GSA Annual Meeting in Phoenix, Arizona, USA - 2019

Paper No. 175-12
Presentation Time: 11:30 AM


CULLEN, Andrew, Norman, OK 73071

Since 1997, oil companies in Oklahoma have developed 3 different plays with large scale hydrogeological activity. These are: 1) Hunton de-watering 2) Mississippian Lime 3) Woodford-Meramec. Plays 1 & 2 required sustained high-volume injection of produced formation water, mostly into Cambrian carbonates near crystalline basement which resulted in an exponential increase in seismicity, including the 3 largest earthquakes ever recorded in Oklahoma (Mw >5.0). The delay for injection-related pressure fronts to reach critically oriented faults resulted in patterns of seismicity that did not fit the definition of induced seismicity; operators were slow to acknowledge their role in causation. In 2012, as seismicity continued to increase, the State and operators developed protocols to reduce seismic risk related to high volume disposal wells: reduce injection rates, improve monitoring of seismicity & fluid levels, plug perforations near the basement.

The Woodford-Meramec play relies on hydraulic fracturing and has been developed since 2006. Because these wells do not produce large water volumes after recovery of stimulation fluids, associated seismicity is minimal. In the last 2 years, however, seismicity associated with this play has increased. This uptick corresponds to increasingly intense completions: more water, more proppant, higher pump rates. Geologic and engineering analysis of completions-related seismicity indicates that critically oriented faults are prone to reactivation as stimulation intensity increases (classic induced seismicity). The State and operators responded to this new situation by developing additional risk management protocols that involve defined stage gate for modifications or cessation of completions in response to proximal seismic activity. As these protocols reduce the percentage of a well bore that is optimally stimulated, operators must account for this reduction in pre-production economic forecasts.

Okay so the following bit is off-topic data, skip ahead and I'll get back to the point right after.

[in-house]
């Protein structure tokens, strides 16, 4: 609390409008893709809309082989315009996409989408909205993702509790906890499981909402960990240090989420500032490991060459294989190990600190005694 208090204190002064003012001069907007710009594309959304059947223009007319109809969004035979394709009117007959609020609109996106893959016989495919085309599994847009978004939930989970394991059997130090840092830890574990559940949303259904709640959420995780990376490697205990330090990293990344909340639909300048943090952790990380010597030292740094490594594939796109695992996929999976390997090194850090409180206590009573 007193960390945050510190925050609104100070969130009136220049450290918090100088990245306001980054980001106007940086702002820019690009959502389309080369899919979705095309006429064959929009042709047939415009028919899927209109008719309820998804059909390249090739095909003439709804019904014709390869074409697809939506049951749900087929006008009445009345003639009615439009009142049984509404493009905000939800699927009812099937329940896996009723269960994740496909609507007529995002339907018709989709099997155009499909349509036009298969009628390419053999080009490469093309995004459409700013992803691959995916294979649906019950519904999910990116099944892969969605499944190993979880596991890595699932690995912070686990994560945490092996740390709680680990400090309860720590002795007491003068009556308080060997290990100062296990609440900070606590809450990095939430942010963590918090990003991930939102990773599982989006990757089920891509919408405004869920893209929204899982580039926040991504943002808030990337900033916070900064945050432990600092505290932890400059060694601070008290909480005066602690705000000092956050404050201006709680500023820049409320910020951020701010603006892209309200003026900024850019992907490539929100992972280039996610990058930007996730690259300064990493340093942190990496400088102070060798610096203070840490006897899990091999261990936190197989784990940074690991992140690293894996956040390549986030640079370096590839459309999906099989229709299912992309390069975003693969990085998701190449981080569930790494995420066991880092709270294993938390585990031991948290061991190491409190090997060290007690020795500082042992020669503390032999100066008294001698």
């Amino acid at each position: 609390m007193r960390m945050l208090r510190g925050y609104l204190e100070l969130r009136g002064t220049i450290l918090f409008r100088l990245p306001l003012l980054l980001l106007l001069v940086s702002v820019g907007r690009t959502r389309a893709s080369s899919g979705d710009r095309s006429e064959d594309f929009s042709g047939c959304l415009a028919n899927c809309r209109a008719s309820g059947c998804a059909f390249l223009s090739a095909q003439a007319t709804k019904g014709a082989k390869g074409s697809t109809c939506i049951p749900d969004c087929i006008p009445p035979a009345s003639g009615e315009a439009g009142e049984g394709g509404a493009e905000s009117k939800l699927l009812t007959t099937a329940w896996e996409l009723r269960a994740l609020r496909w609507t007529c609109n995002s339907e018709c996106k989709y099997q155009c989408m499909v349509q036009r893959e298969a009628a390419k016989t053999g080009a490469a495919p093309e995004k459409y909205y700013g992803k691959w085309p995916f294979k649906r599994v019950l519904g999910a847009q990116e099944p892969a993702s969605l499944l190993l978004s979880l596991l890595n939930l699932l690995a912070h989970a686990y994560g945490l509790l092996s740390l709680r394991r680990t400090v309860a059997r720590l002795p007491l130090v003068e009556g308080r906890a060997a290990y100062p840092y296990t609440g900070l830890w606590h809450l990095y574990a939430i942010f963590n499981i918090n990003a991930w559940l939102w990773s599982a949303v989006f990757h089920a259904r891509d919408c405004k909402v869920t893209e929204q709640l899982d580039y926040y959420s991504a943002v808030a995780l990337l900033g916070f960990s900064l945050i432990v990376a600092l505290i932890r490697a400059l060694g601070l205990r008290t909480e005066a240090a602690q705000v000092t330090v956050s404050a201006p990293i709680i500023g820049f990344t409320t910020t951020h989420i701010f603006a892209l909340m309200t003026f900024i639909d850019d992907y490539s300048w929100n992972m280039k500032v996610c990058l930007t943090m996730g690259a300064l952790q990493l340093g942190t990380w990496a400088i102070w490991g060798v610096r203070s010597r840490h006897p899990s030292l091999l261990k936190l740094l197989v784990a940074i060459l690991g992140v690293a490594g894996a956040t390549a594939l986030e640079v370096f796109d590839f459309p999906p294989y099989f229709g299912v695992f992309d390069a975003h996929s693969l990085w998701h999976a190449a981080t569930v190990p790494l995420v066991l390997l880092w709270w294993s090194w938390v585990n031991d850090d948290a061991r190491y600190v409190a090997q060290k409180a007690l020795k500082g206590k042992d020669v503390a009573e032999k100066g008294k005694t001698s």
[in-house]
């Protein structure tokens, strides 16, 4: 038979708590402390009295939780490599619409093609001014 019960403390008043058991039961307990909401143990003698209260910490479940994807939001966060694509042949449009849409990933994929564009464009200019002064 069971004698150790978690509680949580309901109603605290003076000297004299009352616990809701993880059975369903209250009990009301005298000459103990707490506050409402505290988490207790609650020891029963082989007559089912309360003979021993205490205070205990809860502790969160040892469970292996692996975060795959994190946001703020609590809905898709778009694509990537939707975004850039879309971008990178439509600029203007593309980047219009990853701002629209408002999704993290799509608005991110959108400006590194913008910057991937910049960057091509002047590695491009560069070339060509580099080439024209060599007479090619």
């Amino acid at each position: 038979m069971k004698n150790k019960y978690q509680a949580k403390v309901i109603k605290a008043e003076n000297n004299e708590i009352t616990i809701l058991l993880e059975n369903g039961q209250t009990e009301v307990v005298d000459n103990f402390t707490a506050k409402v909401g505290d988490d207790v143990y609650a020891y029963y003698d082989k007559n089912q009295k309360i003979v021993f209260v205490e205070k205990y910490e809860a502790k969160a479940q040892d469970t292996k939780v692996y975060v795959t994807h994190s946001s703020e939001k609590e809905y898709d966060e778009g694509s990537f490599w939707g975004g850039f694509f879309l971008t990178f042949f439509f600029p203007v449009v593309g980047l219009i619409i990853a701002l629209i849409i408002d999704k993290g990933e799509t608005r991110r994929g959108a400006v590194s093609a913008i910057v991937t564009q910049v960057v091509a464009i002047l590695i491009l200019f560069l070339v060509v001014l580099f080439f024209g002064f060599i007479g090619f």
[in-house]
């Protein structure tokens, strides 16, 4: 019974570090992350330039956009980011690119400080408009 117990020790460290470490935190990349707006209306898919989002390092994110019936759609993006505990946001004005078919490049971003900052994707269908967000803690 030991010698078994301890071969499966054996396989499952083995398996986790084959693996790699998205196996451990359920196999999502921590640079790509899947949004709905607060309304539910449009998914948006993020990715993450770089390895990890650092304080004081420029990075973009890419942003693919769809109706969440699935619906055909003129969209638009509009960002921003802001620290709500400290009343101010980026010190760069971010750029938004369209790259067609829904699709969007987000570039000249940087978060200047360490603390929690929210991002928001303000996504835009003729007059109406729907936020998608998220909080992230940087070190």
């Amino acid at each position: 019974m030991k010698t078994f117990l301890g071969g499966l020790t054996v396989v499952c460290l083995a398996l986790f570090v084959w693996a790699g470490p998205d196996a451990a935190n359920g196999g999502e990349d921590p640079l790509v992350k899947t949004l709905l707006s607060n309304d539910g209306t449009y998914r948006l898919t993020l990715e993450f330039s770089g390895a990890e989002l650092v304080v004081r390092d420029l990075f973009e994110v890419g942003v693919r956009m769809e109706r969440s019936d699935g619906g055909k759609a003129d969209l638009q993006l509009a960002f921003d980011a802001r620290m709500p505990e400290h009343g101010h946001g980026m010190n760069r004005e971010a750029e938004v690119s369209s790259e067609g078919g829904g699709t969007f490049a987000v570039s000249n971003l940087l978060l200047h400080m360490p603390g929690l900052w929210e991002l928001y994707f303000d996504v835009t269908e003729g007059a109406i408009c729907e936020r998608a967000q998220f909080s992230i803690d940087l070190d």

The cooperation of Oklahoma’s regulators and operators to reduce seismic risk offers important lessons for defining specifics risks for different plays, so that risk management protocols match the value-drivers of different stakeholders. Open discussion and getting the science right are key to enacting informed public policy and the license to operate.